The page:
As a presidential candidate, Donald Trump was quite candid about his support for privatizing at least some areas of veterans' care, explicitly endorsing the idea, more than once. After the election, during his presidential transition, the Republican recommitted to his privatization agenda.
There was some question, however, about whether the administration would follow through, especially after David Shulkin, Trump's choice to lead the Department of Veterans Affairs, told senators during his confirmation hearings that the VA "will not be privatized under my watch."
As Rachel noted on the show this week, all of this came to mind when the Associated Press reported that the VA is exploring "the possibility of merging its health system with the Pentagon's." And while that may not sound like a major development, the fear is that existing VA hospitals and clinics will be in jeopardy if/when the VA system is merged with a private system.
News of the plan stirred alarm from veterans groups, who said they had not been consulted, and sharp criticism from congressional Democrats who pledged to oppose any VA privatization effort that forces veterans "to pay out of pocket for the benefits they have earned with their heroism." [...]"Today, we see evidence that the Trump administration is quietly planning to dismantle veterans' health care," said House Minority Leader Nancy Pelosi, D-Calif. "House Democrats will fight tooth and nail against any efforts to diminish or destroy VA's irreplaceable role as the chief coordinator, advocate and manager of care for veterans."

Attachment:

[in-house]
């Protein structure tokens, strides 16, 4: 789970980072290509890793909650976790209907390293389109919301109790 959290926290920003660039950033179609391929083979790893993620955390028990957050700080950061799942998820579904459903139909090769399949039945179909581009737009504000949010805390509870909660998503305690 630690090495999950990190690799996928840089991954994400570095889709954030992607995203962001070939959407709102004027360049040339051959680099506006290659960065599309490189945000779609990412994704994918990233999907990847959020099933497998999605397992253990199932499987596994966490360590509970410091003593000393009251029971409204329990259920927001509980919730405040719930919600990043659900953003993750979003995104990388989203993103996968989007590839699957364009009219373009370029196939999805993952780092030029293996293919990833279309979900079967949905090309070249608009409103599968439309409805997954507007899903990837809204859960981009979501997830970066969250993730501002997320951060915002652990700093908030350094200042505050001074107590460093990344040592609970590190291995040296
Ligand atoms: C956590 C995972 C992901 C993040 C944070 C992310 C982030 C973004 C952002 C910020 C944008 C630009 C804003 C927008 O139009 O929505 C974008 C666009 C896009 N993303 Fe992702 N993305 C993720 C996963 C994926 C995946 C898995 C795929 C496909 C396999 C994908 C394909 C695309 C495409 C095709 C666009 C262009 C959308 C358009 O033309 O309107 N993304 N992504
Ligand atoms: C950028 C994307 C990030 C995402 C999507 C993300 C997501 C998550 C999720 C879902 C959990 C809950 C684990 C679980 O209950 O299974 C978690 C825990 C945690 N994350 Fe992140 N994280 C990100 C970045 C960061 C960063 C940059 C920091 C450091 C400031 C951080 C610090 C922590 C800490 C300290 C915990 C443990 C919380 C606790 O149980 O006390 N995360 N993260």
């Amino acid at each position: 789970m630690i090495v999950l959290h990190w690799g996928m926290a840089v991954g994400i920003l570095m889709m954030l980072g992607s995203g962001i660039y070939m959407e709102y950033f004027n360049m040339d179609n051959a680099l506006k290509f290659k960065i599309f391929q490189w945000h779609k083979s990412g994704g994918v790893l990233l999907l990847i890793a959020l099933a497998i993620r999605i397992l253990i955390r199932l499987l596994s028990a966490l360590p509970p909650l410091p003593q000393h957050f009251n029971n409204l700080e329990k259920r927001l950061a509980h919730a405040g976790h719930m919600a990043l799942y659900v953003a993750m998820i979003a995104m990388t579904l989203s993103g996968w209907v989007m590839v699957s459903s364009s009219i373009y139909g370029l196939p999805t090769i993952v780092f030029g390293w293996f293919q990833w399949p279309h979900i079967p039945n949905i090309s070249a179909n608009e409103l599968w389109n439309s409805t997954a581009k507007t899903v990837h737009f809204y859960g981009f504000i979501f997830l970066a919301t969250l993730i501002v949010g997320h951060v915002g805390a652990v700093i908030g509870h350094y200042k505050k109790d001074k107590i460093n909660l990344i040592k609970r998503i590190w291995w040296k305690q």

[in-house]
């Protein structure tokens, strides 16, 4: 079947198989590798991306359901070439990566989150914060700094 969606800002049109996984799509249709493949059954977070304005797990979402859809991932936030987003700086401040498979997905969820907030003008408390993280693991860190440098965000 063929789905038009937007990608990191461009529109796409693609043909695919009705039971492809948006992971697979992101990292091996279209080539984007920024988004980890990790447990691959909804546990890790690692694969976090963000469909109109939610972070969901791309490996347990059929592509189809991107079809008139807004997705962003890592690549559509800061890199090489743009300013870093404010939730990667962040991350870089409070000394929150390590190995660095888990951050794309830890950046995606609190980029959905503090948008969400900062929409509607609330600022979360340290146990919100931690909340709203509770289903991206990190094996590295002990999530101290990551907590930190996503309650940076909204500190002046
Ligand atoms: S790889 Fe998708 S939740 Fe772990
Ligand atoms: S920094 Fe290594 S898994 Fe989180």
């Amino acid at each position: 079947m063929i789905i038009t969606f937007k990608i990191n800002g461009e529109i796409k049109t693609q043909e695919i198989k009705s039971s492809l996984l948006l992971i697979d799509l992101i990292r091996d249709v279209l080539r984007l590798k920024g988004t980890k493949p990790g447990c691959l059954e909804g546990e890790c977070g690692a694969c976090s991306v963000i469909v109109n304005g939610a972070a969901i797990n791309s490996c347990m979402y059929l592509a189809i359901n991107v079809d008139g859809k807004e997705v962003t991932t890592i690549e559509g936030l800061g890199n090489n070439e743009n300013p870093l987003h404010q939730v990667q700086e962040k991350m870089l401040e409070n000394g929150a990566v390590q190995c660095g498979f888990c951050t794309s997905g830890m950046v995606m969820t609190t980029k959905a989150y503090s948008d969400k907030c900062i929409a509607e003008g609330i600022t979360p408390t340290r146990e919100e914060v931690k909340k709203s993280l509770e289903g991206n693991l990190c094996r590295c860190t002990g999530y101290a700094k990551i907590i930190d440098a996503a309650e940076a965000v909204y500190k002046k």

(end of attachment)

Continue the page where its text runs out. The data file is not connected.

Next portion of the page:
This coincided with a Wall Street Journal report that said the Trump administration is eyeing "a larger role" for private-sector providers in veterans' health care -- which reinforces privatization fears.
It also follows a New York Times report from two weeks ago, noting the efforts of an advocacy group backed by the Koch brothers, which is pushing for conservative changes, despite the position of groups like the Veterans of Foreign Wars and the American Legion "that have long guarded the Veterans Affairs system that they helped build."
The fact that these established veterans organizations are being kept in the dark about the Trump administration's plans says quite a bit about the merits of the agenda.
Longtime readers may recall that Mitt Romney, almost exactly six years ago, briefly flirted with the idea of introducing "some private sector competition" into veterans' care as part of his 2012 presidential campaign. The nation's leading veterans' organizations pounced, making their displeasure clear, and Romney quickly retreated, never to return to the subject again.
Six years later, Trump World is taking a far more aggressive posture, whether the major veterans' organizations like it or not.